For the 50+ Traveler
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France is the country of wine and champagne, and everybody who enjoys the occasional tipple knows about the regions of Champagne, Bordeaux, Burgundy, Alsace, Languedoc, Loire, and many more. Entire stretches of France -- to be more precise, nearly two million acres of French countryside -- have been given over to the growing and producing of some world-class wines.

Rolling hills covered in vines growing orderly in lines and lorded over by large farmhouses or even chateaux tend to attract droves of visitors, locals and tourists alike, to sample the produce, and a visit to at least one wine-producing region is generally on everybody’s to-do list when coming to France.

What most people do not know, though, is that within the city limits of Paris, there are several vineyards that make up some of the 132 vineyards in the greater Paris region. These are usually tiny, producing at most a few hundred bottles that are treasured and hard to come by. But despite grand chateaux and regular wine tastings not being the order of the day for these little vineyards, it is just as much fun to discover them hidden in plain sight right within the city, offering a dash of French countryside snuggled into tight spots steps away from the beaten tourist sights but often overlooked.

Here are my seven favorite mini vineyards in and around Paris.

The Clos Montmartre vineyard in Paris.

1. Clos Montmartre, Butte Montmartre

18th Arrondissement

On a small hill just behind the Montmartre Museum lies the Clos Montmartre, the best-known vineyard in Paris. Even though wine has been produced in this area for more than 1,000 years, this vineyard was developed in 1933 to stop property developers from buying up the green space and putting buildings on it. The following year, after the first harvest, one of the most loved festivals in Paris, the Fete des Vendanges, the Grape Harvest Festival, was inaugurated, and it is still going strong today. Celebrated over a long weekend in October, the small streets below the white church of Sacre-Coeur are filled with stands selling wine, champagne, and the odd cocktail, plus plenty of food to accompany the drink.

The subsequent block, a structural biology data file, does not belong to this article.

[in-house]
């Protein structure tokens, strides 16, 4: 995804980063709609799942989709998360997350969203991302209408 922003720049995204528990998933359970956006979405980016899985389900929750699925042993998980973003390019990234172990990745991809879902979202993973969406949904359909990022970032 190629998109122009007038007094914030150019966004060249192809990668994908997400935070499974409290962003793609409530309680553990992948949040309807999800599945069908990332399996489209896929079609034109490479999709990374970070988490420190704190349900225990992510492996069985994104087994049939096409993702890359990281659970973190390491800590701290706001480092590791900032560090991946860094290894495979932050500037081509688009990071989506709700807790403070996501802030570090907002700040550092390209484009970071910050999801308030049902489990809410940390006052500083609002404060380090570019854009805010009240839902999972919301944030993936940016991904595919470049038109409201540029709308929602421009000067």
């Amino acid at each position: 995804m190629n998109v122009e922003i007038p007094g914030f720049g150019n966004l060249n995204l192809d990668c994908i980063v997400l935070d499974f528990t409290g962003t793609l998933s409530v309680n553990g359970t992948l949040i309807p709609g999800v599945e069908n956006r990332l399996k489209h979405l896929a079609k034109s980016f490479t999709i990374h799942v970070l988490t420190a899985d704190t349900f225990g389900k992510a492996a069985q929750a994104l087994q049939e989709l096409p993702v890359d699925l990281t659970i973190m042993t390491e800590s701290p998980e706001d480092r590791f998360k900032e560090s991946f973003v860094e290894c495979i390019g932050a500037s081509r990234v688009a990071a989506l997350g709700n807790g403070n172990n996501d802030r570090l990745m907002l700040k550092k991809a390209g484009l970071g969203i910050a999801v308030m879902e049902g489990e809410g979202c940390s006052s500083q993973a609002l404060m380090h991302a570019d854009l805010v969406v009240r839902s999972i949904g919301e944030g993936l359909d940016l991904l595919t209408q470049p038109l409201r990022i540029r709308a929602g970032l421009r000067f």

The grape varieties used to be nearly exclusively pinots and Gamays, but to cope with the changing climate, grapes now include pinotin, Muscat bleu, Jura noir, and cabernet noir. Around 1,000 half-liter bottles with specially commissioned labels are produced every year and are sold locally for more than 50 euros ($60 USD) per bottle. They’re pricey, but all the money made goes to charity.

Pro Tip: Taste Tours offers guided tours that get you access to the vineyard and a taste.

Vigne De La Butte Bergeyre in Paris.

2. Vigne De La Butte Bergeyre

19th Arrondissement

Another of Paris’s many buttes, or hills, Butte Bergeyre is probably the best hidden. Reached by climbing a set of quite steep but manageable stairs heading up from the lovely Parc Buttes-Chaumont, you’ll have plenty of views to admire while you are catching your breath on the way up. The vineyard is situated beside a set of five tiny winding residential streets filled with marvelous houses you might wind up dreaming about. The hill once held a set of windmills and then a short-lived amusement park before, in the 1930s, it became a residential area known for its resident artists and architects, who also planted the small vineyard that grows mostly pinot noir and chardonnay grapes. The vineyard opens to visitors during the harvest festival in October, and during the garden festival, usually held on the last weekend of September.

Pro Tip: You can visit this vineyard with Taste Tours for a look and a taste of the exclusive wine.

Clos Des Morillons at Parc Georges-Brassens.

3. Clos Des Morillons, Parc Georges-Brassens

15th Arrondissement